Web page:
Sunday, June 11, 2017
I arrive at the basement laundry room in my building. A young man is finishing up with the washers. Good timing. He'll unload his clothes and then I'll load in mine.
The young man has all of the washers stuffed to capacity. This is not surprising. Young men do tend to overfill machines.
The young man does not do what people usually do when the washers have stopped and someone else is waiting for them. He does not unload all of the machines into baskets, then fill the dryers quickly.
He approaches each washing machine one by one. He takes each item of clothing out of the washer. He painstakingly smooths every wet item. Then he carefully drapes each garment over the bar of the basket.
He does not unload the washers as quickly as possible in a giant heap the way I do.
He does not load the wet things into baskets and then smooth them one at a time. He does this standing at the washer.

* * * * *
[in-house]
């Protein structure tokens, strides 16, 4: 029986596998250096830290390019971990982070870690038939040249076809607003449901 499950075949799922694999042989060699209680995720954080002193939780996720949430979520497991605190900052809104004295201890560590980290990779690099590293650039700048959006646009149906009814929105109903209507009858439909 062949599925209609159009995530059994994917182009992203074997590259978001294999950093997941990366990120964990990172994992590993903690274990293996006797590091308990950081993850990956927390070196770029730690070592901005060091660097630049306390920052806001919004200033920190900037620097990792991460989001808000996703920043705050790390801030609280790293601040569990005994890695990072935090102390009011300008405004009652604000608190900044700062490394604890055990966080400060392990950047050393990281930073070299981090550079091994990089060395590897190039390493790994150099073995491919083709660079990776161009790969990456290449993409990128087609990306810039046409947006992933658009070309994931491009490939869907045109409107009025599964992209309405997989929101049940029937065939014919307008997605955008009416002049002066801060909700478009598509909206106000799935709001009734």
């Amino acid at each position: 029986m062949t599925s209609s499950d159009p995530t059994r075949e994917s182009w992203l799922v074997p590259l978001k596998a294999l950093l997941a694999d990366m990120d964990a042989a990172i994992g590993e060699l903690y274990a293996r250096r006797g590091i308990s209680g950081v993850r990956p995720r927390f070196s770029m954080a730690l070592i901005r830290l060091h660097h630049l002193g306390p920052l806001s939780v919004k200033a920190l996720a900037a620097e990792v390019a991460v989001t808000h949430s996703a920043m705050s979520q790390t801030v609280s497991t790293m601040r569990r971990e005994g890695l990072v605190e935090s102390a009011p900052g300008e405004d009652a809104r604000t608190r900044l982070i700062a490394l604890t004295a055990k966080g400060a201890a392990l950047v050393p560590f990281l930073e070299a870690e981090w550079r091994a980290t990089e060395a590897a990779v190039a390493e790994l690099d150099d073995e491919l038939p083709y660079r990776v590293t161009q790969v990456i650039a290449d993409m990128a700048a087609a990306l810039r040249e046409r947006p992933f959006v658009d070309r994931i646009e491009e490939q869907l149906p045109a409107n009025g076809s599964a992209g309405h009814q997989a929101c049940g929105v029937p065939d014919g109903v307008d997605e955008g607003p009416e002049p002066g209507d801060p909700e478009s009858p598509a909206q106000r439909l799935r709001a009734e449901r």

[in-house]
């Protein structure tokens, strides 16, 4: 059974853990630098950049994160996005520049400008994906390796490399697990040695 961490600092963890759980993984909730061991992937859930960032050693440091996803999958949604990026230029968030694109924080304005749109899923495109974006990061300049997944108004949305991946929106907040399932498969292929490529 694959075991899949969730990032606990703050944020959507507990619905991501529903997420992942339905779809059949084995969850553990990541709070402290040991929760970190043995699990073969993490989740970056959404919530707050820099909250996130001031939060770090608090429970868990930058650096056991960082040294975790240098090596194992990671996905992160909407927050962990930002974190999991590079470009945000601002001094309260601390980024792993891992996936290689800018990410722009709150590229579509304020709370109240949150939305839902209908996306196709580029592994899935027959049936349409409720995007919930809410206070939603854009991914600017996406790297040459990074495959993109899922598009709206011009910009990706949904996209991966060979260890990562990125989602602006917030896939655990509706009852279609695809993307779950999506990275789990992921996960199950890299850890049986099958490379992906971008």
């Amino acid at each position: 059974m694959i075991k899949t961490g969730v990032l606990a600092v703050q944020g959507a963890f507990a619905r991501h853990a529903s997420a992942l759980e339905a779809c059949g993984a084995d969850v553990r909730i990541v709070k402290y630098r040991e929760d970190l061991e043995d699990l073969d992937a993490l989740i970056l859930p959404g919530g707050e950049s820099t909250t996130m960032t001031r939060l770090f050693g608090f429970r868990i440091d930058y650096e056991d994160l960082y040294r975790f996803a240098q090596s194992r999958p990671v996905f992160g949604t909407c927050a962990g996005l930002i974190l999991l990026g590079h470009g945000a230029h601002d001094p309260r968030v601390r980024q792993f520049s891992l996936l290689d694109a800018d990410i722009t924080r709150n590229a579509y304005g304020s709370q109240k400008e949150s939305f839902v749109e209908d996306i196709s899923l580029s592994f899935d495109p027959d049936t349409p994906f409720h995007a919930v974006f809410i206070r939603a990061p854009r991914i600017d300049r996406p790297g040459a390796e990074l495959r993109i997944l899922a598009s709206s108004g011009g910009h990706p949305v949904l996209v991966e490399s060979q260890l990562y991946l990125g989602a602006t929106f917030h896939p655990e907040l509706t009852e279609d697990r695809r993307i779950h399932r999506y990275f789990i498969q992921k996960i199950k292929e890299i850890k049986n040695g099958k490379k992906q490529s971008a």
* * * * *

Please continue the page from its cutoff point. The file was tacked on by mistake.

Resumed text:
When, and only when, one washer is empty, does he move on to the next washer. He repeats this pattern for all of the washers.
When he finally empties a washer, I wheel my cart over and load it up.
It is meditative watching him. I liken it to observing a spider building a web.
It is also infuriating.
I express no impatience until the end. He wedges himself into a corner to slowly unload his last machine, while subsequently blocking the machine he already unloaded. Enough.
Excuse me, I say in a polite but clipped fashion that means business. He moves a tiny bit out of the way. I load my clothes in.
Then he approaches the dryers. I see him taking the previously smoothed and draped wet garments and shake then, smooth them some more before putting each thing, including the socks, into the dryer one at a time.